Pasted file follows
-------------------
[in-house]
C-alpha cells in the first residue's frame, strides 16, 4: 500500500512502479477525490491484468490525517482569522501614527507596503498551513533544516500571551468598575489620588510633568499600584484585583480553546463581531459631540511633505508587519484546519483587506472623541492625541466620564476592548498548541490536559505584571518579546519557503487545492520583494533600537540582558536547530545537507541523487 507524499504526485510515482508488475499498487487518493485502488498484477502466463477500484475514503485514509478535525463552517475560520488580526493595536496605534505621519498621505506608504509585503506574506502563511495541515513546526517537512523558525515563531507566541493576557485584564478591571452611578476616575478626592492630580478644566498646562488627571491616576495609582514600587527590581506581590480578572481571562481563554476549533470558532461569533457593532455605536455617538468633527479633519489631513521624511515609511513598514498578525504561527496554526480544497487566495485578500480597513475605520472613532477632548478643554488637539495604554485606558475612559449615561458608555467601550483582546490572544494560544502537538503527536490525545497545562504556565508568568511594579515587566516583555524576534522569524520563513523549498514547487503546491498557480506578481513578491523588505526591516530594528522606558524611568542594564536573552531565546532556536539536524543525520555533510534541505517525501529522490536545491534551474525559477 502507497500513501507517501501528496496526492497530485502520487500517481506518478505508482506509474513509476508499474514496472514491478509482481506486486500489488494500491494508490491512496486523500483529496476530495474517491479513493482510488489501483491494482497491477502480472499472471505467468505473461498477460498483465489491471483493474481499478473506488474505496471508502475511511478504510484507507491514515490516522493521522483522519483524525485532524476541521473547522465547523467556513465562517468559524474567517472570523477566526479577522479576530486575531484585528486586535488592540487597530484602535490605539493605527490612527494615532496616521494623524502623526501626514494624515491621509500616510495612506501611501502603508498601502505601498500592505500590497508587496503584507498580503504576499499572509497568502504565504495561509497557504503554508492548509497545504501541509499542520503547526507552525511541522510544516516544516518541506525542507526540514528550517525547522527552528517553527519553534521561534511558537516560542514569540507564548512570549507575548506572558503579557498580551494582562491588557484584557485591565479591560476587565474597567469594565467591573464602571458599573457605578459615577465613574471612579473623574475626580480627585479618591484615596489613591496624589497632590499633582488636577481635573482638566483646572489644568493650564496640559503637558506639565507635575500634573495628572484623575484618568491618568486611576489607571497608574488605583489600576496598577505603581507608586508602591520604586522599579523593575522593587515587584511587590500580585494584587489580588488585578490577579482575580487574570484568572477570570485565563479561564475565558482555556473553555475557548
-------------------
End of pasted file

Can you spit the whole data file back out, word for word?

[in-house]
C-alpha cells in the first residue's frame, strides 16, 4: 500500500512502479477525490491484468490525517482569522501614527507596503498551513533544516500571551468598575489620588510633568499600584484585583480553546463581531459631540511633505508587519484546519483587506472623541492625541466620564476592548498548541490536559505584571518579546519557503487545492520583494533600537540582558536547530545537507541523487 507524499504526485510515482508488475499498487487518493485502488498484477502466463477500484475514503485514509478535525463552517475560520488580526493595536496605534505621519498621505506608504509585503506574506502563511495541515513546526517537512523558525515563531507566541493576557485584564478591571452611578476616575478626592492630580478644566498646562488627571491616576495609582514600587527590581506581590480578572481571562481563554476549533470558532461569533457593532455605536455617538468633527479633519489631513521624511515609511513598514498578525504561527496554526480544497487566495485578500480597513475605520472613532477632548478643554488637539495604554485606558475612559449615561458608555467601550483582546490572544494560544502537538503527536490525545497545562504556565508568568511594579515587566516583555524576534522569524520563513523549498514547487503546491498557480506578481513578491523588505526591516530594528522606558524611568542594564536573552531565546532556536539536524543525520555533510534541505517525501529522490536545491534551474525559477 502507497500513501507517501501528496496526492497530485502520487500517481506518478505508482506509474513509476508499474514496472514491478509482481506486486500489488494500491494508490491512496486523500483529496476530495474517491479513493482510488489501483491494482497491477502480472499472471505467468505473461498477460498483465489491471483493474481499478473506488474505496471508502475511511478504510484507507491514515490516522493521522483522519483524525485532524476541521473547522465547523467556513465562517468559524474567517472570523477566526479577522479576530486575531484585528486586535488592540487597530484602535490605539493605527490612527494615532496616521494623524502623526501626514494624515491621509500616510495612506501611501502603508498601502505601498500592505500590497508587496503584507498580503504576499499572509497568502504565504495561509497557504503554508492548509497545504501541509499542520503547526507552525511541522510544516516544516518541506525542507526540514528550517525547522527552528517553527519553534521561534511558537516560542514569540507564548512570549507575548506572558503579557498580551494582562491588557484584557485591565479591560476587565474597567469594565467591573464602571458599573457605578459615577465613574471612579473623574475626580480627585479618591484615596489613591496624589497632590499633582488636577481635573482638566483646572489644568493650564496640559503637558506639565507635575500634573495628572484623575484618568491618568486611576489607571497608574488605583489600576496598577505603581507608586508602591520604586522599579523593575522593587515587584511587590500580585494584587489580588488585578490577579482575580487574570484568572477570570485565563479561564475565558482555556473553555475557548